Hold the wrecking ball
When faced with a deteriorating or tired property, demolition isn’t the only answer. With a little maintenance, renovation and TLC, the old can be as good as new – and even increase in value, writes DYAN SISOUW.
For any type of property, renovation and maintenance are an oft- overlooked solution, but should certainly be considered before automatically going for the ‘knock down, rebuild’ option.
While renovating does involve waste, it can be the more resourceful alternative, which will have benefits on cost and the environment if done correctly and efficiently.
If you’re considering holding onto an asset and redeveloping later, you need to be confident that you possess an asset that has a rental uplift through the property location. This involves stipulating in the contract the terms for rental increases each year, even if it is a long lease. As the redevelopment cannot increase value, you will rely on capital growth and rises in rent to make the investment worthwhile.
These types of assets must not be in need of major refurbishment. If they are, trying to find a tenant will prove incredibly challenging.
But what is the best way to reposition an asset with refurbishments?
Renovating is the best option if you are looking to increasing the value of the property in the short-term.
Keeping renovations strictly cosmetic is the best way if your budget is tight. This can sometimes make all the difference when trying to attract potential tenants through the door. Don’t simply try to attract tenants with free-rent periods or nice-looking fixtures; pay attention to the basic condition of the property. If it’s acting as a deterrent to prospective tenants, this could be a sign that cosmetic renovations are necessary.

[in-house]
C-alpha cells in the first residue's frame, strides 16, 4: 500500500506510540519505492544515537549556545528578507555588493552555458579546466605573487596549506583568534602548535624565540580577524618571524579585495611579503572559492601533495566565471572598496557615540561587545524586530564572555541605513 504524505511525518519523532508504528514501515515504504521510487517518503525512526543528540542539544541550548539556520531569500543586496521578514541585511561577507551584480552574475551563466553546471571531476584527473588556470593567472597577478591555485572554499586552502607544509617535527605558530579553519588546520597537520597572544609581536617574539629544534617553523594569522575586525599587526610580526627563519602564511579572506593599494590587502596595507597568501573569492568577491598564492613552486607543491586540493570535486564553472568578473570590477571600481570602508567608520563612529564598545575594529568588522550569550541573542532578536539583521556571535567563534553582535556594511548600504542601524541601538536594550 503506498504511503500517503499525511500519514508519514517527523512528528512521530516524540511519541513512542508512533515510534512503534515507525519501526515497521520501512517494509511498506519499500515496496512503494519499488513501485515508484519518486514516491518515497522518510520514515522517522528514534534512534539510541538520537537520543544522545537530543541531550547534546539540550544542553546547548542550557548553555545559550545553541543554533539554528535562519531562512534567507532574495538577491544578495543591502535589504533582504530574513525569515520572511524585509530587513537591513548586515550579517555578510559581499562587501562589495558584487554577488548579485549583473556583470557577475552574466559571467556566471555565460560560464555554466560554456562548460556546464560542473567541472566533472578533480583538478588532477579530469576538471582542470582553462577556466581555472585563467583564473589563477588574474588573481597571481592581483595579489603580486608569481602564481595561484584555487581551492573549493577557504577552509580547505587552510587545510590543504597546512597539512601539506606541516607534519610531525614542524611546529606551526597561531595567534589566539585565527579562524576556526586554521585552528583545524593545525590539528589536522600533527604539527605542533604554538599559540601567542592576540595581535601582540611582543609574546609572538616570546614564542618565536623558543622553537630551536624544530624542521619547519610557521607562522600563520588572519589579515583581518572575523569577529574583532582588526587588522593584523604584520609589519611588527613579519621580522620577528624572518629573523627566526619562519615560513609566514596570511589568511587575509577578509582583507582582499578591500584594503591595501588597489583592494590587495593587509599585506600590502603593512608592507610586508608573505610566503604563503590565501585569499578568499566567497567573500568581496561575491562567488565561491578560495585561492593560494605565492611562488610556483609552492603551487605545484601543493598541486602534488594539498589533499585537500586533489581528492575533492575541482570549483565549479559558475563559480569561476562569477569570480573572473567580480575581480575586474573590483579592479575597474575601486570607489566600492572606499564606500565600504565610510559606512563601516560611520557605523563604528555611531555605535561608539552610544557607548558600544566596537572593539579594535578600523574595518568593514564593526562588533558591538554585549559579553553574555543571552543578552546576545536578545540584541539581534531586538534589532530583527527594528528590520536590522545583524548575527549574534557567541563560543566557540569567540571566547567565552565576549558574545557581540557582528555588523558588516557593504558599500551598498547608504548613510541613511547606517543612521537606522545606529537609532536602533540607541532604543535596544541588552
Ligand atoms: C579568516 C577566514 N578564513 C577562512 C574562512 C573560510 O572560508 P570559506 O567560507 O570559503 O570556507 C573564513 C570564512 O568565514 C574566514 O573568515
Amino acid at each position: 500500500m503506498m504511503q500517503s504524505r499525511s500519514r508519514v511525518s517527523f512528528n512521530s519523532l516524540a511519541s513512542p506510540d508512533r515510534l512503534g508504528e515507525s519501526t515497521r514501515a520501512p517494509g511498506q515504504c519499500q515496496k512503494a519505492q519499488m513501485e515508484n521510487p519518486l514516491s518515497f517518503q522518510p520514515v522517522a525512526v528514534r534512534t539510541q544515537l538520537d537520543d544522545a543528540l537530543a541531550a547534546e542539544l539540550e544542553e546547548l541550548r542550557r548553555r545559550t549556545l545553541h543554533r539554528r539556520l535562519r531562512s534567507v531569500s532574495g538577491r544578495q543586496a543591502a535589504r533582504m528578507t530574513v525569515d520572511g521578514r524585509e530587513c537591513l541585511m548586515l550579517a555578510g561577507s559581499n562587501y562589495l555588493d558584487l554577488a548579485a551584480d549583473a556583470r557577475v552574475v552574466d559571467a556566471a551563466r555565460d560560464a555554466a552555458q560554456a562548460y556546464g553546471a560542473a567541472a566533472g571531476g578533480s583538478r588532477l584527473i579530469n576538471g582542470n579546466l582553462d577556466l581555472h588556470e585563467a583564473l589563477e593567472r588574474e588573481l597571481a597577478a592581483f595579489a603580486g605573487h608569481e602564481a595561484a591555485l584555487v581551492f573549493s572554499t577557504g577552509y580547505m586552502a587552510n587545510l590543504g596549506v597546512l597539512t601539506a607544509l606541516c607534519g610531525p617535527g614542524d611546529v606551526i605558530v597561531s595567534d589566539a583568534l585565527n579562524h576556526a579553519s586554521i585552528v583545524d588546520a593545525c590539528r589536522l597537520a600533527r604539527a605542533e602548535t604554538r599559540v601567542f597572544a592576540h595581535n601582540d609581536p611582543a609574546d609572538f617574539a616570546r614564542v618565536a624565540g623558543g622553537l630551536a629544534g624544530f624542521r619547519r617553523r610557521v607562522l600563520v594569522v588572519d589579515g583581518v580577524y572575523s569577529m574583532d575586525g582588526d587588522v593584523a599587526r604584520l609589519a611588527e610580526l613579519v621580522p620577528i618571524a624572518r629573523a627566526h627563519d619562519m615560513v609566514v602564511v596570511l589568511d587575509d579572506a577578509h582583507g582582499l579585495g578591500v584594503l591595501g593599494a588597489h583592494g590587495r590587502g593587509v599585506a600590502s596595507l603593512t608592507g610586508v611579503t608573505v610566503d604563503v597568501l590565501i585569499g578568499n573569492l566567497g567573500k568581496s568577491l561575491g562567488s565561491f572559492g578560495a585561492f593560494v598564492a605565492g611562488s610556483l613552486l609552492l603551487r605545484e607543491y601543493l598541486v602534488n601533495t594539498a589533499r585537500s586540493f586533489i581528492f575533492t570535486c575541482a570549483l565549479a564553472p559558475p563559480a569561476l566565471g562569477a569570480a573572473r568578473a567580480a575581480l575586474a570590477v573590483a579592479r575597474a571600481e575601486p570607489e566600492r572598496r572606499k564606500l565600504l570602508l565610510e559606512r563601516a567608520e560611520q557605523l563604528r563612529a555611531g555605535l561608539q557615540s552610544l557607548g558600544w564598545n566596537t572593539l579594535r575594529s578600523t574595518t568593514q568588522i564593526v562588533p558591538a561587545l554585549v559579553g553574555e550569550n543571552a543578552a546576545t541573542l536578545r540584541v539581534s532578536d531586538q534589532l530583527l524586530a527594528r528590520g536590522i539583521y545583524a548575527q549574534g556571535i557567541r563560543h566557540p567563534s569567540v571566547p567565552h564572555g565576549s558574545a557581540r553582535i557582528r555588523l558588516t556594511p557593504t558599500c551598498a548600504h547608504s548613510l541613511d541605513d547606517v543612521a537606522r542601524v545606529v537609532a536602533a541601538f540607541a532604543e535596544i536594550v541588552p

IMPROVING ENERGY EFFICIENCY
While cosmetic improvements to a property are important for aesthetic purposes, implementing cost-effective solutions that improve the property’s energy efficiency is another method to consider.
Unlike cosmetic improvements, energy efficient additions will be less obvious when walking into a property, but they can lead
to a higher NABERS rating, even via such simple measures as replacing the lights with LED alternatives.
NABERS ratings measure the performance of buildings and their data shows that the number of properties certified and receiving six-star ratings is increasing dramatically each year.
Property owners should be mindful of this, as they need to be keeping up with the status quo and be working towards improving energy efficiency.
CREATE NEW FEATURES
We are now seeing more building owners incorporate end-of-trip facilities into office buildings. These facilities include showers and secure bike storage, as people often cycle to work and/or exercise before business hours or during their lunch break. These facilities are particularly attractive to companies that promote a healthy work/life balance, which is gaining importance in the health and well-being dialogue.
There are other extremes with changing the position of an asset, which include replacing the façade of old buildings and completely refurbishing ground floors and lobbies. While this may prove costly, it usually fits in with longer-term investment strategies, but owners should be careful not to overcapitalise given the market in which they are situated.
Looking at all options is one of the first things investors should do when purchasing an asset and, depending on the type of property and their preferred strategy, renovating correctly can provide a significant improvement in rent and property value. ●
Dyan Sisouw is the director of EnviroScope.
This article also appears in the October/November issue of FM magazine.
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